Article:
Interview with Miwa, Shanghai, 22 October 2005.
 Ien Ang, 'Beyond transnational nationalism: questioning the borders of the Chinese diaspora in the global city,' in State/Nation/Transnation: Perspectives on Transnationalism in the Asia-Pacific, ed. Brendah Yeoh & Katie Willis, Routledge: London, 2004, pp. 179–96, p. 191.
 Interview with Miwa, Shanghai, 22 October 2005.
 Interview with Sara, Shanghai, 9 April 2005.
 Interview with Tomomi, Shanghai, 18 April 2005.
 Interview with Tomoyo, Shanghai, 24 April 2005.
 See Elizabeth Wilson, Sphinx in the City: Urban Life, the Control of Disorder and Women, Berkeley & Los Angeles: University of California Press, 1991, pp. 7–8.
 Interviews with expatriate Japanese women in Singapore were conducted in the period between 2004 and 2006. I included my interviews in Singapore in this article because they are relevant to the experiences of my respondents in Shanghai.
 Interview with Tami, Singapore, 21 February 2005.
 Interview with Satomi, Shanghai, 20 April 2005.
 Personal conversation with a Japanese postgraduate student studying in Australia, 3 February 2006. Coming from Okayma prefecture in Japan, he told me that there are growing tendencies among young people in his region to prefer to move to big cities. This tendency has social and economic impacts on regional development in a place like Okayama Prefecture.
 Interview with Teruyo, Singapore, 20 December 2004.
 Interview with Tomoyo, Shanghai, 24 April 2005.
 David Newman, 'The lines that continue to separate us: borders in our "borderless" world,' in Progress in Human Geography 30(2) (2006):143–61, p. 146.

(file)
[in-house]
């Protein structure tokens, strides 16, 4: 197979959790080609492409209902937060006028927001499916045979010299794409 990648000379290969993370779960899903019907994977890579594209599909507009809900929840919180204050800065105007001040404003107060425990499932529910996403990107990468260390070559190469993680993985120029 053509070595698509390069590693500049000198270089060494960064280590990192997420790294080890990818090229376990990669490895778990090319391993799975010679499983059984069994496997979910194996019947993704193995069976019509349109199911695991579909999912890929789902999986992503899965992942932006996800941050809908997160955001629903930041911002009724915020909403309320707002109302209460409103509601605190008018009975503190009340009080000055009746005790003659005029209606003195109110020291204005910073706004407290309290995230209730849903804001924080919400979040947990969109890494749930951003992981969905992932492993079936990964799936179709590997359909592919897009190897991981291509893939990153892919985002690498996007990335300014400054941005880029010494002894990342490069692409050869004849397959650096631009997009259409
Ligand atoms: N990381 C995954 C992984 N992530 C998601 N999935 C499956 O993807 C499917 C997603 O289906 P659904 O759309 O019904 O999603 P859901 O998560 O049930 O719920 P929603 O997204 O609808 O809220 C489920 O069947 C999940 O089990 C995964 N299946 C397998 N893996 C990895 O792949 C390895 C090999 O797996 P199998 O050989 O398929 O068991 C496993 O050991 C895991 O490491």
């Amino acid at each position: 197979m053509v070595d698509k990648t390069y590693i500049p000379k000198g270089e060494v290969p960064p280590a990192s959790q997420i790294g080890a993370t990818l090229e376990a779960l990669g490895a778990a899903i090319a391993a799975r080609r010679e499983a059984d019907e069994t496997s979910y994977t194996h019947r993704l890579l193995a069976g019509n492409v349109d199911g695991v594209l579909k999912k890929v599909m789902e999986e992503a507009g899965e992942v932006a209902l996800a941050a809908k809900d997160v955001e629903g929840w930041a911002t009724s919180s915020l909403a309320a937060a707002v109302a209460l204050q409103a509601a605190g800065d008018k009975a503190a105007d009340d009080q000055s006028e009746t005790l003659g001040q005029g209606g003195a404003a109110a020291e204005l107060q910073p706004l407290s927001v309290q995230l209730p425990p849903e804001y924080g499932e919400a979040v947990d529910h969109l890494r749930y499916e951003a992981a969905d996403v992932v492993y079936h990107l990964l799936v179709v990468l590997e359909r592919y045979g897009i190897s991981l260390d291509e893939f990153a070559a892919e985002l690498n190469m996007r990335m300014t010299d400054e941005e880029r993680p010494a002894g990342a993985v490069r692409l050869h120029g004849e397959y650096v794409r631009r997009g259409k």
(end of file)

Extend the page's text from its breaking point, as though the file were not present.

Massey points out that all boundaries are socially constructed. For a discussion about boundaries and place-making, see Doreen Massey, 'The conceptualization of place,' in A Place in the World?: Places, Cultures and Globalization, ed. Doreen Massey & Pat Jess, Oxford: Oxford University Press, 1995, pp. 45–85, pp. 67–69.
 The term 'transnationalism from below' was borrowed from the title of the book Transnationalism from Below, ed. Michael Peter Smith & Luis Eduardo Guarnizo, New Brunswick, NJ: Transaction, 1998.
 Some of the leading politicians in the Liberal Democratic Party, as well as officials working in the area of defence in Japan, have repeatedly pointed out that China is a potential security threat to Japan. For instance, in December 2005, Japanese Foreign Minister Taro Aso made a remark that China's military build-up poses a threat to Japan's security. See 'China posing a threat: Aso,' in the Japan Times 23 December 2005, online: http://search.japantimes.co.jp/print/nn20051223a1.html, site accessed 23 December 2005.
 These assumptions reflect only some Japanese views about China. As I have already pointed out, the construction of binary distinctions between Japan as 'us' and Asia as 'other' were integral to the modernisation process of Japan. Yet centuries of exchanges and cultural interactions with China highlight the ambivalent and multifaceted perceptions about China, which are still relevant today.